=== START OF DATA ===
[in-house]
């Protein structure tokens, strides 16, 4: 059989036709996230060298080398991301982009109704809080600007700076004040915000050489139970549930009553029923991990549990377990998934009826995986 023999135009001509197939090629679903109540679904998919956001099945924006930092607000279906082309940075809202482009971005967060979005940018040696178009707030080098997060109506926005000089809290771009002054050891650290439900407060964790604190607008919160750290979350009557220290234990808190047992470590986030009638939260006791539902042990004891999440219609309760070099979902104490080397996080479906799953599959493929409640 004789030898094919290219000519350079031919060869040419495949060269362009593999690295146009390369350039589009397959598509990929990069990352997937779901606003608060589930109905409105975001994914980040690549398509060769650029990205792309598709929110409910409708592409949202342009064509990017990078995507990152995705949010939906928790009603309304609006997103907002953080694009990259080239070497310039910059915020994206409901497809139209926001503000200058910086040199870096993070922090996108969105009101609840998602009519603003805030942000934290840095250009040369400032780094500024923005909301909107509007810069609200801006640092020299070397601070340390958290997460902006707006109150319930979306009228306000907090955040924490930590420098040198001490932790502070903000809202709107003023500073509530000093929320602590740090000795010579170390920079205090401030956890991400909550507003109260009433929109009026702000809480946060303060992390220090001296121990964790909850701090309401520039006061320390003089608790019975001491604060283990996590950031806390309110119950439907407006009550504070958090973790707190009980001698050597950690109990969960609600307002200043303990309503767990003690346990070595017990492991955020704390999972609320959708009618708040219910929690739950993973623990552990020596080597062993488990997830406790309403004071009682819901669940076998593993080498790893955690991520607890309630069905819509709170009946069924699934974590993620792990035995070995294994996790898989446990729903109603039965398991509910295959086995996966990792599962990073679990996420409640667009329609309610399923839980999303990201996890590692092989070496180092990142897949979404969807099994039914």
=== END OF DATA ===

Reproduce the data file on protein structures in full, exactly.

[in-house]
């Protein structure tokens, strides 16, 4: 059989036709996230060298080398991301982009109704809080600007700076004040915000050489139970549930009553029923991990549990377990998934009826995986 023999135009001509197939090629679903109540679904998919956001099945924006930092607000279906082309940075809202482009971005967060979005940018040696178009707030080098997060109506926005000089809290771009002054050891650290439900407060964790604190607008919160750290979350009557220290234990808190047992470590986030009638939260006791539902042990004891999440219609309760070099979902104490080397996080479906799953599959493929409640 004789030898094919290219000519350079031919060869040419495949060269362009593999690295146009390369350039589009397959598509990929990069990352997937779901606003608060589930109905409105975001994914980040690549398509060769650029990205792309598709929110409910409708592409949202342009064509990017990078995507990152995705949010939906928790009603309304609006997103907002953080694009990259080239070497310039910059915020994206409901497809139209926001503000200058910086040199870096993070922090996108969105009101609840998602009519603003805030942000934290840095250009040369400032780094500024923005909301909107509007810069609200801006640092020299070397601070340390958290997460902006707006109150319930979306009228306000907090955040924490930590420098040198001490932790502070903000809202709107003023500073509530000093929320602590740090000795010579170390920079205090401030956890991400909550507003109260009433929109009026702000809480946060303060992390220090001296121990964790909850701090309401520039006061320390003089608790019975001491604060283990996590950031806390309110119950439907407006009550504070958090973790707190009980001698050597950690109990969960609600307002200043303990309503767990003690346990070595017990492991955020704390999972609320959708009618708040219910929690739950993973623990552990020596080597062993488990997830406790309403004071009682819901669940076998593993080498790893955690991520607890309630069905819509709170009946069924699934974590993620792990035995070995294994996790898989446990729903109603039965398991509910295959086995996966990792599962990073679990996420409640667009329609309610399923839980999303990201996890590692092989070496180092990142897949979404969807099994039914």